What will Boris Johnson's first week in a majority government look like?

Will Taylor
News Reporter
British Prime Minister Boris Johnson seen outside No 10 Downing Street, London after his gamble on early election paid off as the Conservative Party won a majority in the 2019 General Election. The Conservative Party's commanding majority will take United Kingdom out of the European Union by the end of January 2020. (Photo by Steve Taylor / SOPA Images/Sipa USA)

Fresh from winning a healthy majority in Thursday’s election, Boris Johnson will start the process of governing.

The Prime Minister is in northern England today meeting newly elected Tory MPs after the party won seats in traditionally Labour constituencies.

He has already reiterated he does not want another independence referendum in a phone call to SNP leader Nicola Sturgeon.

The PM has also taken calls from German Chancellor Angela Merkel and Irish PM Leo Varadkar to discuss Brexit.

With MPs due back in on Tuesday and then having to break off at some point for Christmas, the PM could have a busy week ahead.

Sunday and Monday

Mr Johnson is expected to announce a new Cabinet, with potential promotions for impressive performers in the election campaign.

Eyes will be on whether Commons Leader Jacob Rees-Mogg, whose insensitive remarks about the Grenfell Tower fire triggered huge condemnation at the start of the campaign, retains a spot in the team.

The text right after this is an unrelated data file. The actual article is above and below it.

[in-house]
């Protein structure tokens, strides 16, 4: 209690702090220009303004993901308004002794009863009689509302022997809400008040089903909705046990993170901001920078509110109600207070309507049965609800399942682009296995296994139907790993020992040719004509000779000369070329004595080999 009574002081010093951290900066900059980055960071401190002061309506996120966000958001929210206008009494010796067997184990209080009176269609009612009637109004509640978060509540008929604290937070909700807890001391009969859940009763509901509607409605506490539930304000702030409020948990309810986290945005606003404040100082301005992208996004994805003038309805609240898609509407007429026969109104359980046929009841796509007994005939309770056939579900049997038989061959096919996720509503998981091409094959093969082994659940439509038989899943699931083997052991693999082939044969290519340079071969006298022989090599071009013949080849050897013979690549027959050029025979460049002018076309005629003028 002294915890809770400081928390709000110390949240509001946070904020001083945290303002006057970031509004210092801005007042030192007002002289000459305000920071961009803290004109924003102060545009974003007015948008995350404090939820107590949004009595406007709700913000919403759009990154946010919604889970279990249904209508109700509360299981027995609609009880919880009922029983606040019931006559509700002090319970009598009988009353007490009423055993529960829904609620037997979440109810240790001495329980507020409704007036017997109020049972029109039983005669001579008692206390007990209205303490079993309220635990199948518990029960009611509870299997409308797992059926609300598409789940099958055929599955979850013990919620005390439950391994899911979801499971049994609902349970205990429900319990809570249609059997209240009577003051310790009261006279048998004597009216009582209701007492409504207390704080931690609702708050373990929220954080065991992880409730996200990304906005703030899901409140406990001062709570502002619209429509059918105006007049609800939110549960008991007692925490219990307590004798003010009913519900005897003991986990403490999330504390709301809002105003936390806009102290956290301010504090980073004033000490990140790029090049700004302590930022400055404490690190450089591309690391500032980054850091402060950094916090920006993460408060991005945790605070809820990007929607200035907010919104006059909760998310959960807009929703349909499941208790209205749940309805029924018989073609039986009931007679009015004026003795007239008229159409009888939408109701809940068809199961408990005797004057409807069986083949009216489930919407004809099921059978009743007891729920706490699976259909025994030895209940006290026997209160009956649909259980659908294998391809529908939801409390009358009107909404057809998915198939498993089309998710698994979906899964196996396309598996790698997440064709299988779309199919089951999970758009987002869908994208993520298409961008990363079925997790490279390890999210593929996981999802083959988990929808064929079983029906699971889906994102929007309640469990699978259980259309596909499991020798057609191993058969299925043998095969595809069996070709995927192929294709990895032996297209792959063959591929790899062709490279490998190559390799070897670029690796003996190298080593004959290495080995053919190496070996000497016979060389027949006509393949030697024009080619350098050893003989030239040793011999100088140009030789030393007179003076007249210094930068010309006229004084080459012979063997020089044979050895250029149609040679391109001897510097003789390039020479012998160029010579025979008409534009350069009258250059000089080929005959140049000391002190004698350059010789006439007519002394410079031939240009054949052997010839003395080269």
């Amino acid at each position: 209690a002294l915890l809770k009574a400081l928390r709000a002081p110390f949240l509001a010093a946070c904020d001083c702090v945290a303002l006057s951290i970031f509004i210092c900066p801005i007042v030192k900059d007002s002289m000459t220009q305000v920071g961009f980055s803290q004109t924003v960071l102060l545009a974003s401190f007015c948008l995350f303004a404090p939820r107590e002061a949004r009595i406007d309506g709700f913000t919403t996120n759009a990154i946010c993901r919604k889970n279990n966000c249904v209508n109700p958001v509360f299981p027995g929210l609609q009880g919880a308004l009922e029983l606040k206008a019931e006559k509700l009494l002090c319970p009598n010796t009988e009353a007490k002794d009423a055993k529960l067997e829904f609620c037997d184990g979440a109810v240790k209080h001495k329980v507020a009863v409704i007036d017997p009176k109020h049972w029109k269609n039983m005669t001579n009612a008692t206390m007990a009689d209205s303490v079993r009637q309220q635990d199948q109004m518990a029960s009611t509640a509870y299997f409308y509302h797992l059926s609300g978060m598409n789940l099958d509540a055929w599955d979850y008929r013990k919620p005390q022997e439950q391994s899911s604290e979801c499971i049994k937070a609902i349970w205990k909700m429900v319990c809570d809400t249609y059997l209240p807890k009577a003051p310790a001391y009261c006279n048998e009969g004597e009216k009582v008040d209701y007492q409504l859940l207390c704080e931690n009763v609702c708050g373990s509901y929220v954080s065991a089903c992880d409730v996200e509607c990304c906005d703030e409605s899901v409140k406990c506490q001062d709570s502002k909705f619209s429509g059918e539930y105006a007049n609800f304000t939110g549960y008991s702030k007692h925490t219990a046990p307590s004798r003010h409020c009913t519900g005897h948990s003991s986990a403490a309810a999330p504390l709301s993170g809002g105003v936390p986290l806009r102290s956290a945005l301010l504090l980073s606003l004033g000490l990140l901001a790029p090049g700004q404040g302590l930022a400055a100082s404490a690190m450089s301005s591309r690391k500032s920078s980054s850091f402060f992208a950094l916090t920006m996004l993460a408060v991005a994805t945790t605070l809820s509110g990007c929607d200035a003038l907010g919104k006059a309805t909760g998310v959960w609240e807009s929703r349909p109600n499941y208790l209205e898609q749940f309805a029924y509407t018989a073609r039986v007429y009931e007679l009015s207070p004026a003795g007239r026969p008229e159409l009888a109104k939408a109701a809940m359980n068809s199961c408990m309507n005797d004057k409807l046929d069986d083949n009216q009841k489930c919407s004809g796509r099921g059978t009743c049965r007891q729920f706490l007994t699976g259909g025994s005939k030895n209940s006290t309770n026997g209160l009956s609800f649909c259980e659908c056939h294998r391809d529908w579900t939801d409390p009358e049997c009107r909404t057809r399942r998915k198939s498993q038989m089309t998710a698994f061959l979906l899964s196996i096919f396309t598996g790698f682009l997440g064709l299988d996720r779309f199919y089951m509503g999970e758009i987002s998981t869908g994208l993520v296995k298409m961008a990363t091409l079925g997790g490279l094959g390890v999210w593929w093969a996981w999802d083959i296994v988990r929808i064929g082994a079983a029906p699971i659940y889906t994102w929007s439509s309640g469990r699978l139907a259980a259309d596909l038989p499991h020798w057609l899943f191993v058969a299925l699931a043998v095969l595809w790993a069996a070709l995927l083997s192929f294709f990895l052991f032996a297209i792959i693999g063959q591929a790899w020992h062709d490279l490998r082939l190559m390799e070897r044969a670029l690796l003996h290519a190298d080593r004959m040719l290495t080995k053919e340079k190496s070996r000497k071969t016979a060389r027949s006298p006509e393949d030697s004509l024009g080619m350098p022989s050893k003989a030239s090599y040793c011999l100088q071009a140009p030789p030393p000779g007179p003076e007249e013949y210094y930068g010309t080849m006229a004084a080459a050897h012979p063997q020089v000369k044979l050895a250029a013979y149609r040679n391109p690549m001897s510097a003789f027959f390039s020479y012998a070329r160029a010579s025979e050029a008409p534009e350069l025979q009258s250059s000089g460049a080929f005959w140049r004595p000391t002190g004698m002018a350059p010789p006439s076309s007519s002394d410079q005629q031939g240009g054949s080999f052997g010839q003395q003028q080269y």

Chancellor of the Duchy of Lancaster Michael Gove and chief secretary to the treasury Rishi Sunak have been touted for bigger roles.

Michael Gove with other members of the Cabinet at Conservative Campaign Headquarters Call Centre, London, while on the election campaign trail. (PA Images)


MPs return to Parliament to be sworn in by taking an oath of allegiance.

This usually takes a few days to complete but it will be speeded up to just two so that a Queen’s Speech can be held before Christmas.


The Queen formally opens Parliament, with the last State Opening having taken place on October 14, just 10 days before Mr Johnson called an election.

It will have “reduced ceremonial elements”, according to Downing Street.


The Tories said they wanted to Parliament to approve Mr Johnson’s Brexit plan in December as an “early Christmas present” for voters.

They could sit on Friday to introduce the Withdrawal Agreement Bill, which is expected to pass now the Conservatives have won a majority.